Life can be a bit of a minefield at times, especially at Christmas. We get distracted and do or say things we normally wouldn’t. Or we toss aside our normal mindful spending habits and give into the holiday hype of buy, buy, buy. We shop until we drop, eat whatever we want and do whatever we please. After we bid farewell to the Holidays, we are left cleaning up the mess — financially, emotionally and physically. I say bah humbug to that!
Christmas is one of my favorite times of the year. I absolutely want to enjoy the holiday season and keep my sanity, which can seem impossible at times. So today I’m going to share five common mistakes that many parents make during the holiday season. And on Wednesday, I’ll share 5 Holiday’s Do’s.
Santa is checking his list and if he finds you guilty of these don’ts, you may wind up on the naughty list this year. The good news is there is plenty of time to course correct.
There is nothing I love more than giving gifts to my loved ones, especially Lauren and Taylor. Watching their eyes light up on Christmas morning and hearing their cries of joy as they open their gifts warms my heart. I know many people feel the same way, which is why we need to be extra mindful during the holidays of how we spend our money and honor our budget. Sometimes our love and generosity extends further than our pocketbooks allow. We need to be mindful of what we can spend without creating debt.
This is incredibly difficult for some people and we justify breaking our budget because we are spending on others, not ourselves. I understand, but when you create unnecessary debt, you put your family’s financial security at risk. Presents are not worth it. I don’t want anyone going into debt to buy me a gift and I bet you feel the same way. Keep that in mind when you find yourself tempted to spend a little bit more than you had budgeted.
Tip: Honor your gift-giving budget. Buy your loved ones the best gift you CAN afford. Give it to them with your love and it well be received with love too.
Sadly, I see this one happening more and more frequently. Christmas has become a competition, where we constantly compare notes with one another. Many feel compelled to outspend others or give more gifts to their kids. In other words, Christmas has turned into a game of “Keep Up”. And it’s a game you can never win.
There will always be people who spend less than you and more than you. And you shouldn’t really care what others are spending anyway (besides a general hope that they are not overspending!). Doing so can drive yourself crazy because there will always be someone doing “more”.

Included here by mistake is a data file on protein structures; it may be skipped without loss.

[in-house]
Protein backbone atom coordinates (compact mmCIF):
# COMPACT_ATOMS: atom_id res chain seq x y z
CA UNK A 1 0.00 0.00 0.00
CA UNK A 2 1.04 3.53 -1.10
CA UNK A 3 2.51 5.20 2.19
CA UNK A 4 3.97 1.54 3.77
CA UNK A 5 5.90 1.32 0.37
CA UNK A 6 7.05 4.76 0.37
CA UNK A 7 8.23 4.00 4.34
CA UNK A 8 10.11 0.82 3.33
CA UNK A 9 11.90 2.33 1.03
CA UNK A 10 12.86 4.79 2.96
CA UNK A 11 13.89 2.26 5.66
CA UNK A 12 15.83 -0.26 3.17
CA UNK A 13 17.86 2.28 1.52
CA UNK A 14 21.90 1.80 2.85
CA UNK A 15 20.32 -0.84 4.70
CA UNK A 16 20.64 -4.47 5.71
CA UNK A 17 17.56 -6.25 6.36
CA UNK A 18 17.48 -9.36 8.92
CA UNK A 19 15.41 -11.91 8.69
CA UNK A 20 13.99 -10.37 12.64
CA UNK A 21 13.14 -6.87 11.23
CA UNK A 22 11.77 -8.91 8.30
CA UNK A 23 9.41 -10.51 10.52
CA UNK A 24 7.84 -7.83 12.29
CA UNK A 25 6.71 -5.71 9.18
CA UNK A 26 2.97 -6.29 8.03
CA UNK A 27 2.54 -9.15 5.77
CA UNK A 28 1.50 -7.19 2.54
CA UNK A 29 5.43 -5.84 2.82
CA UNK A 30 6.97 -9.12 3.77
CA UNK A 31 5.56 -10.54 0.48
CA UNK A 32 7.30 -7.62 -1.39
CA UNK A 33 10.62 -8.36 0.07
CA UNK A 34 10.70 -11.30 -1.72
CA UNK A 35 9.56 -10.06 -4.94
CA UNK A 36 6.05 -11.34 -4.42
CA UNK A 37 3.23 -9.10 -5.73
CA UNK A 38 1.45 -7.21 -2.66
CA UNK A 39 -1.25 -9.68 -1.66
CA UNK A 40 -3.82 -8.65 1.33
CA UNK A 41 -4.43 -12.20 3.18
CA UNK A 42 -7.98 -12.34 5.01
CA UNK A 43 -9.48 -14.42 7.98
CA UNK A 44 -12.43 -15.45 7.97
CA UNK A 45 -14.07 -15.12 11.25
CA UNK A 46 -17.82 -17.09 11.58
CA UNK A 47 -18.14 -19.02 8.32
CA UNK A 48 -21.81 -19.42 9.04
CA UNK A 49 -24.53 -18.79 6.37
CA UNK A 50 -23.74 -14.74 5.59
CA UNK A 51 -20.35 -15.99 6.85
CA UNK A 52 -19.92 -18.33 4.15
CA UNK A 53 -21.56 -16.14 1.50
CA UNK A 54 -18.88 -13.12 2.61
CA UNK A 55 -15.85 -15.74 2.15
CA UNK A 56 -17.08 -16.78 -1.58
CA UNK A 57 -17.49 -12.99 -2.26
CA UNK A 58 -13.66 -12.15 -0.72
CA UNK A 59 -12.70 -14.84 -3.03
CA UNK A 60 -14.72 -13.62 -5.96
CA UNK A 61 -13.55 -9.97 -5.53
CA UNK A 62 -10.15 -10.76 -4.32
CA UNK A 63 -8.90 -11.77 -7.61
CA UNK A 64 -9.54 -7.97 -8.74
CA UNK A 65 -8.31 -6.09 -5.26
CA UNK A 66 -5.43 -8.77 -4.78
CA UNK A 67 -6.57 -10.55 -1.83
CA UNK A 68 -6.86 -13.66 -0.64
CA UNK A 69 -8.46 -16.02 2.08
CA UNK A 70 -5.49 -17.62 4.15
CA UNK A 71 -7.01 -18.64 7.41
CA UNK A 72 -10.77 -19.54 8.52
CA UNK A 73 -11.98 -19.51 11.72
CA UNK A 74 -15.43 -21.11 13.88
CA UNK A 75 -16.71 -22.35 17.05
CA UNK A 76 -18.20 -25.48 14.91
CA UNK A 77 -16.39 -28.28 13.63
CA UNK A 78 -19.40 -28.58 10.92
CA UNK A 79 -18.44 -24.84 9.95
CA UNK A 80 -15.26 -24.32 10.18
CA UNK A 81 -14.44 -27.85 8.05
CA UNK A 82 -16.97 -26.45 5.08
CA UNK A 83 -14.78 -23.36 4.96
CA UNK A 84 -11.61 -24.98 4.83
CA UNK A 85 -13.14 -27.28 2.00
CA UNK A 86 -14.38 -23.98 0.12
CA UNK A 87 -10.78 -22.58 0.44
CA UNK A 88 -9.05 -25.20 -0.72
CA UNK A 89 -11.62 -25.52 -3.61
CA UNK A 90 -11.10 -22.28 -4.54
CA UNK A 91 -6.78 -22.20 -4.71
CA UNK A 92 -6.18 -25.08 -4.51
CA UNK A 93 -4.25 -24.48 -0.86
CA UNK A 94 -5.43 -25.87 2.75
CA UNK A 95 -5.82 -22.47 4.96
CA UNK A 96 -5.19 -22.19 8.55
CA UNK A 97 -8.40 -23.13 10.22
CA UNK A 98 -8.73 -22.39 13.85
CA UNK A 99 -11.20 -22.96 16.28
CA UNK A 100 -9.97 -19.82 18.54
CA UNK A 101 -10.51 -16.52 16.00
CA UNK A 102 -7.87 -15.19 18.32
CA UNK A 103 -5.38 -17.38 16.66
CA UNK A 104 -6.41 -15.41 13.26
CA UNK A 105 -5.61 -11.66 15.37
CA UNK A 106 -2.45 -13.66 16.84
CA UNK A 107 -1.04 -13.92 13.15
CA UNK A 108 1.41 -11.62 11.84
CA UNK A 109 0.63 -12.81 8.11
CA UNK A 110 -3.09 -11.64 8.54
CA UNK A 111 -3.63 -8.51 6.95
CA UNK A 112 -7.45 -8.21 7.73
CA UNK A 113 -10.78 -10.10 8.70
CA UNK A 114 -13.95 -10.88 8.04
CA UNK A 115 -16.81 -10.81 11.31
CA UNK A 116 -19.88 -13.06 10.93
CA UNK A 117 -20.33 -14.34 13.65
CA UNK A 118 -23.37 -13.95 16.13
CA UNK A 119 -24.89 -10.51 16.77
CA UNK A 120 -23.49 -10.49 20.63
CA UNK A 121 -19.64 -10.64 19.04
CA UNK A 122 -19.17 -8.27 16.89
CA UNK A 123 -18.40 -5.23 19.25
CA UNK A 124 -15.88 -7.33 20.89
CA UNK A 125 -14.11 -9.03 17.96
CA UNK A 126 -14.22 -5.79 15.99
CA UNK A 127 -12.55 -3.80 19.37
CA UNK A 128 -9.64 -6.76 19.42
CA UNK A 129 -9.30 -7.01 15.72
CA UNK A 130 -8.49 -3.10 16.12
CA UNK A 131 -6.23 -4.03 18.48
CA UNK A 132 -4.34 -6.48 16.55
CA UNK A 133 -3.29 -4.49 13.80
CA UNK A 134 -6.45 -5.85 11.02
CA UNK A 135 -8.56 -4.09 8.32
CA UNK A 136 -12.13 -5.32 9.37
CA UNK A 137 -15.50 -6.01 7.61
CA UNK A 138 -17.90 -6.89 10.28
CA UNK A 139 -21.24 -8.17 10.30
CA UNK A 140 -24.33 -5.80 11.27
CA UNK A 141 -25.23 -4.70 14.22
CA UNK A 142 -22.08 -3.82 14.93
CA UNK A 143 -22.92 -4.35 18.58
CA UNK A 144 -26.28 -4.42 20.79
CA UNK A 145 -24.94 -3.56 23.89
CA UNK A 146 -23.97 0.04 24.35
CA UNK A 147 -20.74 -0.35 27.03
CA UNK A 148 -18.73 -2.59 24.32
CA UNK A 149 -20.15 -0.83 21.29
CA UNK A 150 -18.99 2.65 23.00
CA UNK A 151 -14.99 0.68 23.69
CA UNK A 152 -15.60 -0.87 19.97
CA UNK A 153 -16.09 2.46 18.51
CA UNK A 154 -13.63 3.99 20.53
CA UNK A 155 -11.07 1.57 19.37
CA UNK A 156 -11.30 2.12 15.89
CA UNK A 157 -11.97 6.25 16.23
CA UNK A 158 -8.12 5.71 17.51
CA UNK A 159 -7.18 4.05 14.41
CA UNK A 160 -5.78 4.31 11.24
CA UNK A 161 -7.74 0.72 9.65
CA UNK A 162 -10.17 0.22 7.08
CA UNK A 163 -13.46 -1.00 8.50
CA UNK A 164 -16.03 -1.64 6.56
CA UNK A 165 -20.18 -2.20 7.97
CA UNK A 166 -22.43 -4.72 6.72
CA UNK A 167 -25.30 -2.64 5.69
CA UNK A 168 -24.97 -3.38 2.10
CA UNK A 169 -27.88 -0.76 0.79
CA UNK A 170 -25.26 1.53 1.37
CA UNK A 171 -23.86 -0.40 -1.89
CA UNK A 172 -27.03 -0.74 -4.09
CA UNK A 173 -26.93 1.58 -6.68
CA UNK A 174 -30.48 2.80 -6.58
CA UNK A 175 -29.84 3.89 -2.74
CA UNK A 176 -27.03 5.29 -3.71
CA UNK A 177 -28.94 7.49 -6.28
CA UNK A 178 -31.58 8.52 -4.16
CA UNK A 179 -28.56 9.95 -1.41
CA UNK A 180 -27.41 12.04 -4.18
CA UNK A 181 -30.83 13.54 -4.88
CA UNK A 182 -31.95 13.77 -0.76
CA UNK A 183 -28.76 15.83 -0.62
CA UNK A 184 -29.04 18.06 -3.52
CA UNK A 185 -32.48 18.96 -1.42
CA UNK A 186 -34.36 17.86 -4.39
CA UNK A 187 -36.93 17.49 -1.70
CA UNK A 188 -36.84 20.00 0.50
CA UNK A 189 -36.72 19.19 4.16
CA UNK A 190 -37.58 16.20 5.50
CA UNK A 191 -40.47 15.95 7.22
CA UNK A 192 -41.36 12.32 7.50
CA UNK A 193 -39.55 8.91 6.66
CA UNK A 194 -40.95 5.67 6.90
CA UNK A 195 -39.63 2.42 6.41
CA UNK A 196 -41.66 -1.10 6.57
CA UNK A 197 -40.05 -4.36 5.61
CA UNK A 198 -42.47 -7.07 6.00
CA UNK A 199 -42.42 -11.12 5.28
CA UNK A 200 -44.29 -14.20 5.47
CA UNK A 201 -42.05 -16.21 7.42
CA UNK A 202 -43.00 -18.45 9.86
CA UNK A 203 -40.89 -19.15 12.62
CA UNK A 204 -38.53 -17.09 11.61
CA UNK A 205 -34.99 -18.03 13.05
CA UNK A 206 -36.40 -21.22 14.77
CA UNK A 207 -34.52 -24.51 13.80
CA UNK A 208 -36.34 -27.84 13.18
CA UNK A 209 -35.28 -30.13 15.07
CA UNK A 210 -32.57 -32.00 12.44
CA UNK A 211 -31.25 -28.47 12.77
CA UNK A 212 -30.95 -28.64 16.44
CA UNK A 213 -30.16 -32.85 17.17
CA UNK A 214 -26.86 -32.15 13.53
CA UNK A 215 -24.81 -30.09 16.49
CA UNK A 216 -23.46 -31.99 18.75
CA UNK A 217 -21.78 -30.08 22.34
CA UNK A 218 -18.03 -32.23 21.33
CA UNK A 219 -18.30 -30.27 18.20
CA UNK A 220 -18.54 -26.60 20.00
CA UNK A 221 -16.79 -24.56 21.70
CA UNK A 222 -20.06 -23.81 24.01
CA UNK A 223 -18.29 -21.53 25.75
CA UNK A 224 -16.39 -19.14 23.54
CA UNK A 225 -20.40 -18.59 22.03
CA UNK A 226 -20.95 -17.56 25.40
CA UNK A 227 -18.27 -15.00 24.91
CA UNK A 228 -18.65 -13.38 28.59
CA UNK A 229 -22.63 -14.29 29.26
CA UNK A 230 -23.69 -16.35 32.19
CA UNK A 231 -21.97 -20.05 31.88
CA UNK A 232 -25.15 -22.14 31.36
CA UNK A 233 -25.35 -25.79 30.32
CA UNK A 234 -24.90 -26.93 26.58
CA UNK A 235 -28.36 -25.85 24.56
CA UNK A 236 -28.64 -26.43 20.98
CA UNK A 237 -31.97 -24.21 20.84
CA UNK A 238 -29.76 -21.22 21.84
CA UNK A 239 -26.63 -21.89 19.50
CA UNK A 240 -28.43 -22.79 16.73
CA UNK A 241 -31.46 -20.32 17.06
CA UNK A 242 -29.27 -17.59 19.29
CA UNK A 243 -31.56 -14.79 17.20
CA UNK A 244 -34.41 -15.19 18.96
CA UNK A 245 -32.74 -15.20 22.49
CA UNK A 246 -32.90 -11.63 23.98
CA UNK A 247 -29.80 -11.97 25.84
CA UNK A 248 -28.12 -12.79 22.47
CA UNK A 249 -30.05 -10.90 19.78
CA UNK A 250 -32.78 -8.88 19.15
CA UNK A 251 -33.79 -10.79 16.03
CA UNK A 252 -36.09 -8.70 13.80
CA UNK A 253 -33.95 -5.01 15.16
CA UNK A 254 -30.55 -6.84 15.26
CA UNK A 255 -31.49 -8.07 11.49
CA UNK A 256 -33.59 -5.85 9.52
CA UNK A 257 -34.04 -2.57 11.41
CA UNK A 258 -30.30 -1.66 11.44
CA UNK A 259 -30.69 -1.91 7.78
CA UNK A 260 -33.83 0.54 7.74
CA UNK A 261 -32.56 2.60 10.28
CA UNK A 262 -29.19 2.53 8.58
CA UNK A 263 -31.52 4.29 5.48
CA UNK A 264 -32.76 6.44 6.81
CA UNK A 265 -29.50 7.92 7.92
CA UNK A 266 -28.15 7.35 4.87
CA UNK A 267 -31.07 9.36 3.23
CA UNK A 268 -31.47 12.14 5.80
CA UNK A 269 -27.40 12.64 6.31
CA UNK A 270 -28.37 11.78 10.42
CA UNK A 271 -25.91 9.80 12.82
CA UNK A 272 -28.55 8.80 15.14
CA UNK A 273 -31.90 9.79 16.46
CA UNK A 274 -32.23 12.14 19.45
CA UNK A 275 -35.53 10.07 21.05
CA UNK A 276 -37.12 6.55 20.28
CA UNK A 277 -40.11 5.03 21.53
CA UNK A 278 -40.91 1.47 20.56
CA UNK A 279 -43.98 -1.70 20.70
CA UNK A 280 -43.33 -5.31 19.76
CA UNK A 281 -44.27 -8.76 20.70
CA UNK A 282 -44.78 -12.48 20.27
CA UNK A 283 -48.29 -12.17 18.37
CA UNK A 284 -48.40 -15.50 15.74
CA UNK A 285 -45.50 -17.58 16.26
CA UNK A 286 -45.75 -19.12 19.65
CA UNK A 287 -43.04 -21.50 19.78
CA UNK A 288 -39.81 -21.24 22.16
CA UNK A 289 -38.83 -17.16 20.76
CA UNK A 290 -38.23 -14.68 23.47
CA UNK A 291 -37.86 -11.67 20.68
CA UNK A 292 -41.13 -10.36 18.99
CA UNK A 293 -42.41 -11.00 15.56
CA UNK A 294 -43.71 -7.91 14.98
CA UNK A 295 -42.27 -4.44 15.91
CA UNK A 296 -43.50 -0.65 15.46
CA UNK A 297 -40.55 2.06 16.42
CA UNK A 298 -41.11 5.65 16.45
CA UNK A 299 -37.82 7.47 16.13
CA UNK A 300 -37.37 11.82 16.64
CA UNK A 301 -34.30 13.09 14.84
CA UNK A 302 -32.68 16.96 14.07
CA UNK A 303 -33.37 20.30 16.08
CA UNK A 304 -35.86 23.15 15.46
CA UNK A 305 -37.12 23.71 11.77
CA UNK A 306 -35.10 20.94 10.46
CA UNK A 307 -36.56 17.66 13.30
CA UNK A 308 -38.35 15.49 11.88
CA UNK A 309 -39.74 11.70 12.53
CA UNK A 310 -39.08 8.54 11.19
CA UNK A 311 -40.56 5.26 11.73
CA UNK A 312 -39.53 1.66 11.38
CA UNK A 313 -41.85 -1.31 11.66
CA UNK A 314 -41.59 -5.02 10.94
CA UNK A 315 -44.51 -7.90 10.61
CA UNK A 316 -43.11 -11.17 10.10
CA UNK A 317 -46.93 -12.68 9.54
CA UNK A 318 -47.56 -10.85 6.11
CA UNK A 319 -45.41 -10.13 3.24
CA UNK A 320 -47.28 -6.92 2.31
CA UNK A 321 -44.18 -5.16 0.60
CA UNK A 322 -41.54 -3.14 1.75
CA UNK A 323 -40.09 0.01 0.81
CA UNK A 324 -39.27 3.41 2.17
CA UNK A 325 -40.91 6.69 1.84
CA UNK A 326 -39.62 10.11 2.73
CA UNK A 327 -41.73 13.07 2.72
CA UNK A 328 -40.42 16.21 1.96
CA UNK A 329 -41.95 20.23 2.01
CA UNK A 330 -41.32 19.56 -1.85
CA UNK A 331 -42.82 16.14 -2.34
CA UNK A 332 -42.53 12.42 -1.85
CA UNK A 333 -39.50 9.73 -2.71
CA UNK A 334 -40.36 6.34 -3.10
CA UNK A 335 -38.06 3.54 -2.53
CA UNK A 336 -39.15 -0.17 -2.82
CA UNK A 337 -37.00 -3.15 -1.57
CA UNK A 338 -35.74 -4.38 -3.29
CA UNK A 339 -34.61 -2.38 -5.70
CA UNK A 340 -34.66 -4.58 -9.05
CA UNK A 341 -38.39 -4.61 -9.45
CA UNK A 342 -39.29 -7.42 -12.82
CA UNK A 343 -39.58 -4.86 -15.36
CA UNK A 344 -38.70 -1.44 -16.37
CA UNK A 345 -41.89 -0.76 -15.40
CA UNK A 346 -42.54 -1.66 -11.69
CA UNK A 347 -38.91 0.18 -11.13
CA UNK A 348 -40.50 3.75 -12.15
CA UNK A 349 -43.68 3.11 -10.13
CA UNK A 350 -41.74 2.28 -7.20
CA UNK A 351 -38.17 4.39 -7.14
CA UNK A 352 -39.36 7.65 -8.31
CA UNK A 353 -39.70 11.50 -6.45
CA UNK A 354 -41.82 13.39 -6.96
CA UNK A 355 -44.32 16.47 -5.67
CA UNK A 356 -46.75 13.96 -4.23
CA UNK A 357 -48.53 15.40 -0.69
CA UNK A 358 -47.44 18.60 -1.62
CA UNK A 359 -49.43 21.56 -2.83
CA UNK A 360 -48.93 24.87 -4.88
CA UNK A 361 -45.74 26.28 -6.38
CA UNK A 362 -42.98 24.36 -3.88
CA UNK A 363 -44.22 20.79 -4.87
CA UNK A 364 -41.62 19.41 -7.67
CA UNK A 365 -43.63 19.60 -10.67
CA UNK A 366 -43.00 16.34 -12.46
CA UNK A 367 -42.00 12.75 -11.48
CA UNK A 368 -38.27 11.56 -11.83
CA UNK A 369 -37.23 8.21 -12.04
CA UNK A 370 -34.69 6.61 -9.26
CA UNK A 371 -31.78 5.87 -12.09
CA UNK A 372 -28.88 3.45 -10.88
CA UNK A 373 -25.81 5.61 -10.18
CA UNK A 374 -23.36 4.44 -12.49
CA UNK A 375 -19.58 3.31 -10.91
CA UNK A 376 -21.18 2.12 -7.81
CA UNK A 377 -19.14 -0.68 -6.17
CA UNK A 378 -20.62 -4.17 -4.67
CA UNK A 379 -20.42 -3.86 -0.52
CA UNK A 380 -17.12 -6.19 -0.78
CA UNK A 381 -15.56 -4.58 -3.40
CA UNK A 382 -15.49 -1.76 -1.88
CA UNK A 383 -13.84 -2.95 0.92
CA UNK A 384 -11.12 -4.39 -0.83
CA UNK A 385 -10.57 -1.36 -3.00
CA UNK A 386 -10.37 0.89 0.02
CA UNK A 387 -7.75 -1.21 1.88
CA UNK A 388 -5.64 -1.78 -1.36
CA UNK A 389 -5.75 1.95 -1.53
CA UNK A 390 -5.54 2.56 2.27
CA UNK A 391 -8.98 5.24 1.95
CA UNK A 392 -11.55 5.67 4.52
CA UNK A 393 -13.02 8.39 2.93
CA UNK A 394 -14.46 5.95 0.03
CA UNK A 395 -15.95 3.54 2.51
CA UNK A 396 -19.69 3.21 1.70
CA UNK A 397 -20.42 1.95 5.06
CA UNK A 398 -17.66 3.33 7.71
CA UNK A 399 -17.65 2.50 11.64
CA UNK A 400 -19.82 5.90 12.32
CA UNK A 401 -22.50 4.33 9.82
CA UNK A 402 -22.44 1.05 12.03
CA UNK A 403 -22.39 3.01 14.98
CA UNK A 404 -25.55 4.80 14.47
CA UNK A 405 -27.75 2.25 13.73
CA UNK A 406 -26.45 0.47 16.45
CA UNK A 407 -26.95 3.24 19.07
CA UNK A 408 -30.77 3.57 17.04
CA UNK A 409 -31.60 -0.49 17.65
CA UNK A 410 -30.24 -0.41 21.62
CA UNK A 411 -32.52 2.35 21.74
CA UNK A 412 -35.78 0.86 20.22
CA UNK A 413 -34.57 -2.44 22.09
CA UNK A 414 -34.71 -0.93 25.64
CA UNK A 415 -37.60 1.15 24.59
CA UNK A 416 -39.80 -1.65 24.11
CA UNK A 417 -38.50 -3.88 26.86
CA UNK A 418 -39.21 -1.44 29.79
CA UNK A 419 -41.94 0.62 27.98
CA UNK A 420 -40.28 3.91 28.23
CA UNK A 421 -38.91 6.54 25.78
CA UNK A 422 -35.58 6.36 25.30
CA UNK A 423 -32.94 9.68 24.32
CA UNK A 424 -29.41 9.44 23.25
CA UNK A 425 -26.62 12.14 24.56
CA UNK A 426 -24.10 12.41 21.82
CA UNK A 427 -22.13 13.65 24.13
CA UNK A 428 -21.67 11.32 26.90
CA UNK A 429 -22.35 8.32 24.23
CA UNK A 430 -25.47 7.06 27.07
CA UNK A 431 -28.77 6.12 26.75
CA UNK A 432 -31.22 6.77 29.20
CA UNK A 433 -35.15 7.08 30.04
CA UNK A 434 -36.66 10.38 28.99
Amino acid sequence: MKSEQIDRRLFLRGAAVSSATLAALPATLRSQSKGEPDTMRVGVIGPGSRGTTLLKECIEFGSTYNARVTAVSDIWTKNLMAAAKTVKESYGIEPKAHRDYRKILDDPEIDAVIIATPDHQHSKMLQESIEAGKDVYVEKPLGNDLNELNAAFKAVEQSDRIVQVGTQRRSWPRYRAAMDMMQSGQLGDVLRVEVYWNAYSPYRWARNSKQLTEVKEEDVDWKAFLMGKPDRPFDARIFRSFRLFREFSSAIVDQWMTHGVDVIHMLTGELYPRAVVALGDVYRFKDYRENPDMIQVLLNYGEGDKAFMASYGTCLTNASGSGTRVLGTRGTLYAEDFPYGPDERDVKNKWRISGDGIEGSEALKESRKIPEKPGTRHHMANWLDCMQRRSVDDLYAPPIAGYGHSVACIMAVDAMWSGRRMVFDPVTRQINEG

Most importantly, Christmas was never intended to be a competition, regardless of your beliefs. It is intended to be a time of love, giving and community. When you find yourself comparing how much you spend at Christmas with others, stop and remind yourself what Christmas truly means to you.
Christmas is supposed to be the most wonderful time of the year and it is equally the busiest time of the year. It seems like we are constantly running from one thing to another and it is exhausting, not to mention stressful.
There are obviously some festivities that we don’t want to miss, but we don’t have to accept every party invitation or run ourselves ragged either. It is okay to decline an invitation. It is okay if we realize that we don’t have the time or energy to bake five different kinds of holiday treats so we buy some instead. Christmas is a special time of the year, but it loses its power when we don’t give ourselves time to enjoy it.
Tip: Review the calendar and set aside enough quiet time where the family can relax together. Those are great nights to watch holiday movies or read a holiday book.
There is no doubt Christmas has become highly commercialized and consumerism runs rampant during the holiday season. I don’t disagree, but it also makes me sad when I see people constantly harp on it too. To the point where you almost feel ashamed that you enjoy Christmas and buy gifts for loved ones.
You cannot control the world, but you can create change within your home. And complaining isn’t the way to do it. We combat consumerism in our home with a heavy focus on giving to others and family traditions. Gifts certainly have a place in our celebration but they are not the end all, be all. And that is our intention.
Don’t be the person who sucks the Christmas Cheer out of the room or a celebration. Instead, if you find yourself frustrated by commercialization of Christmas, then stop and ask yourself what you want Christmas to mean in your home and start implementing those changes.
The holidays offer many great teachable moments about family, traditions, giving and fellowship. Kids typically focus on receiving gifts, so we need to do our part to make sure they understand Christmas means more than Santa Claus. Too often, I see parents fuel their focus on receiving gifts. There is nothing wrong with gifts, but Christmas means so much more. Make sure your kids know that and holiday teachable moments are the best way for them to show them the magic beyond presents.
What Holiday Don’t have you been guilty of in the past? What Holiday Don’t do you commonly see among your friends and family?
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